Monday, January 14, 2013

Return to Argentum: 3

The huge metal man stumbled into a hole in the ground and fell flat on his face. He lay there, unable to remember what he was doing, why he was there, or how to stand up. The soil felt cool on his face. Soil? Wait—why was that here? Wasn’t this the world of metal? Plants here were supposed to replicate on a molecular level, they didn’t need to draw nutrients from an organic compound…did they? The metal man considered that perhaps he was mistaken, perhaps he was on the wrong plane, perhaps he should just lie there until he was dead.

I am a golem. I would never ‘be dead.’

The thought brought him deep sorrow. The metal man was unaccustomed to feeling lost and without agency. He knew that he should have a purpose, but he did not, and so his logical conclusion was that he was no longer fit to exist.

Slowly he pushed himself out of the hole. It was a beast’s footprint. There were beasts here? How? Why? What was their purpose?

Looking up into the sky, the golem saw a murky and fouled horizon. He looked to his right and left and saw metallic trees and rocks that were rusting and flaking away. He looked down at the ground and saw overheated, poor quality metal mixed with soil.

He put his hand to his chest and felt a foreign heartbeat within. This heart was not metal. It hurt him, and seemed to pump feelings of impatience, anxiety, sadness, and longing into every atom of his being. Why was this heart there? How did it get there? What was its purpose?

I will stand here until an idea comes to me.

The metal man bowed his head and stared at the ground. The sun heated his dome and ringed it round with an artificial halo. Finally, night fell again. Lightning bugs landed on the smooth  surface of his skin until he was a still statue covered in blinking luminescence—the only flicker of life in a cold dark that stretched for miles around him.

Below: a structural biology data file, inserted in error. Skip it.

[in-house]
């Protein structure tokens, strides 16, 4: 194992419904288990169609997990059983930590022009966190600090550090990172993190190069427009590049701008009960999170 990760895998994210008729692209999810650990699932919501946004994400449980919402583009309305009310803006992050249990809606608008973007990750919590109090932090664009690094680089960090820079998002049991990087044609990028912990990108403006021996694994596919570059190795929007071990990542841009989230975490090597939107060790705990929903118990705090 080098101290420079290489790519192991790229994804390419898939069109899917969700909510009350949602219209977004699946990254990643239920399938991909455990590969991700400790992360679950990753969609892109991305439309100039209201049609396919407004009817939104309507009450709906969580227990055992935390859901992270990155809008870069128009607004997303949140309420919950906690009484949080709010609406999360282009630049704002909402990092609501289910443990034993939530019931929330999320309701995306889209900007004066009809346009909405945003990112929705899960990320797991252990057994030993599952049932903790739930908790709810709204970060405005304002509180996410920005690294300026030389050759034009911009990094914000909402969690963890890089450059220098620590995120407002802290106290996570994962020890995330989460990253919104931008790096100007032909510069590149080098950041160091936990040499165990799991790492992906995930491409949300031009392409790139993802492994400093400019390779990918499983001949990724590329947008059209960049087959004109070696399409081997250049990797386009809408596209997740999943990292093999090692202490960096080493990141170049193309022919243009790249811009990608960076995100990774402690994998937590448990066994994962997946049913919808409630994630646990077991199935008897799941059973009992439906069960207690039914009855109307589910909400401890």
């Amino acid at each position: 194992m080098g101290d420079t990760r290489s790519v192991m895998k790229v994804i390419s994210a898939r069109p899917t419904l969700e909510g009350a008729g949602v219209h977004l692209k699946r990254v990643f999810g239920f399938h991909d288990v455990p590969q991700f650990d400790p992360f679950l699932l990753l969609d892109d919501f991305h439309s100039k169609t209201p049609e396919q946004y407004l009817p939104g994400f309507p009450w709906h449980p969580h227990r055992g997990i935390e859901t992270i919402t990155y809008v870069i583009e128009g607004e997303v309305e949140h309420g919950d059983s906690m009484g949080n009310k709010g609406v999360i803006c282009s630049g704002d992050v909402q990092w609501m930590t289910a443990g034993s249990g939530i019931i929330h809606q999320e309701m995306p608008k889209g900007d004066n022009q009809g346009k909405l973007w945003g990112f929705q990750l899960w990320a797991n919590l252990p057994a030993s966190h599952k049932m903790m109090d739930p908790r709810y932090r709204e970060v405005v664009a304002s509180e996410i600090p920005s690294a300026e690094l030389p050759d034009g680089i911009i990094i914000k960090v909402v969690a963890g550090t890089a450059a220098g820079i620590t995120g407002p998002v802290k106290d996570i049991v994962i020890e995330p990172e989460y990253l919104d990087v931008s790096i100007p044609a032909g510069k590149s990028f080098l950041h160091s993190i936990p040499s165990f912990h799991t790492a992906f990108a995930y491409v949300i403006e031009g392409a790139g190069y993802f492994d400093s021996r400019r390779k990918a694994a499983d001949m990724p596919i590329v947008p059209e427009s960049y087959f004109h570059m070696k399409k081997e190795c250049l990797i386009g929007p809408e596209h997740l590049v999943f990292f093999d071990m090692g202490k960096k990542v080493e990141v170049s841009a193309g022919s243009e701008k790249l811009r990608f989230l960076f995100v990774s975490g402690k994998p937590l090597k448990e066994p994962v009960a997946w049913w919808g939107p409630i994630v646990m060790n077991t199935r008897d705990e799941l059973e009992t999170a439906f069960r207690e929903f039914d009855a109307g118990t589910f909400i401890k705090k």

Vorinclex was almost absolutely sure he was tingling.

In the last moon cycle, he’d grown obscene amounts of flesh all over his body—up there, down there, here, everywhere.

And now, watching Glissa dismount her tyrranax (from the rear), he was sure he had some kind of fatal sickness.

Vorinclex was tingling.

The massive praetor turned away from the scene and wrapped his huge hands around the stacks of reports their spies had turned in overnight. He squeezed hard, until the papers were crumpled and illegible. He felt a slight relief after doing so.

“My lord. We have much to discuss,” Glissa addressed him confidently as she strode through the shadowy grove. No relief at all. Vorinclex smashed his fist down on his expansive praetor’s desk.

Glissa was taken aback at the sound and flinched slightly. She lowered her brow in consternation.

“Vorinclex?” she came right up to the table and peered at him intently. “Are you well?”

“Very,” Vorinclex replied, swallowing hard (against his will) and steeling himself (what did this even mean?) before he turned to face her.

The praetor of the Tangle was a mushy ball of nerves. He pulled himself up to his full height and took a deep breath.

“Too many burdens on my mind,” he said to his right-hand warrior. “That is all.”

“Well, we’ll alleviate those burdens soon enough,” said Glissa with her characteristic optimism. Vorinclex felt the corners of his mouth twitch upward. It disturbed him horribly.

Apparently it disturbed Glissa, too.